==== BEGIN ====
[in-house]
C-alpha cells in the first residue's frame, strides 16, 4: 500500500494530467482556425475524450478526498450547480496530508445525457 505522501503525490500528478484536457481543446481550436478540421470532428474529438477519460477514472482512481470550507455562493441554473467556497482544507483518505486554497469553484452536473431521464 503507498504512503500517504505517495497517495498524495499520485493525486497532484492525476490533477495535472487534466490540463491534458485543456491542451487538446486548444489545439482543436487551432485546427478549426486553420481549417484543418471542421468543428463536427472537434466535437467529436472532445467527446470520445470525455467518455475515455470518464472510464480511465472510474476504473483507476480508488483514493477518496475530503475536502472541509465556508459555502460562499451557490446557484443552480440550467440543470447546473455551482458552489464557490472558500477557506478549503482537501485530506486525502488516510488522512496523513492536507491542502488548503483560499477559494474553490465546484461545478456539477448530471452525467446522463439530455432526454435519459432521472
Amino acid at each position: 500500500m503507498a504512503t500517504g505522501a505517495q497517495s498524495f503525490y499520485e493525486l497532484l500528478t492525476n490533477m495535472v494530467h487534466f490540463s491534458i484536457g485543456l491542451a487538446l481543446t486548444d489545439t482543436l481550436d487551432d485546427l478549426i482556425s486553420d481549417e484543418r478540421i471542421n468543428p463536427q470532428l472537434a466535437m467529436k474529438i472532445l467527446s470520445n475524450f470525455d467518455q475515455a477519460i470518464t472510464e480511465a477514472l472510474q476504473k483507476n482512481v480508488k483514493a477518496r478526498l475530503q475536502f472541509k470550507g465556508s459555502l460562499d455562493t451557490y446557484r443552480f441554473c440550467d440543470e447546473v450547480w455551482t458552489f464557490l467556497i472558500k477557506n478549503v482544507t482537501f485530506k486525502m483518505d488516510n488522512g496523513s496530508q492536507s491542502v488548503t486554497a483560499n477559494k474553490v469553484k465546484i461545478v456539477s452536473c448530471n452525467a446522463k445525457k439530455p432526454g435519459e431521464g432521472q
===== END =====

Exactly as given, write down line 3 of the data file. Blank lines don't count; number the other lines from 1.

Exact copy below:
Amino acid at each position: 500500500m503507498a504512503t500517504g505522501a505517495q497517495s498524495f503525490y499520485e493525486l497532484l500528478t492525476n490533477m495535472v494530467h487534466f490540463s491534458i484536457g485543456l491542451a487538446l481543446t486548444d489545439t482543436l481550436d487551432d485546427l478549426i482556425s486553420d481549417e484543418r478540421i471542421n468543428p463536427q470532428l472537434a466535437m467529436k474529438i472532445l467527446s470520445n475524450f470525455d467518455q475515455a477519460i470518464t472510464e480511465a477514472l472510474q476504473k483507476n482512481v480508488k483514493a477518496r478526498l475530503q475536502f472541509k470550507g465556508s459555502l460562499d455562493t451557490y446557484r443552480f441554473c440550467d440543470e447546473v450547480w455551482t458552489f464557490l467556497i472558500k477557506n478549503v482544507t482537501f485530506k486525502m483518505d488516510n488522512g496523513s496530508q492536507s491542502v488548503t486554497a483560499n477559494k474553490v469553484k465546484i461545478v456539477s452536473c448530471n452525467a446522463k445525457k439530455p432526454g435519459e431521464g432521472q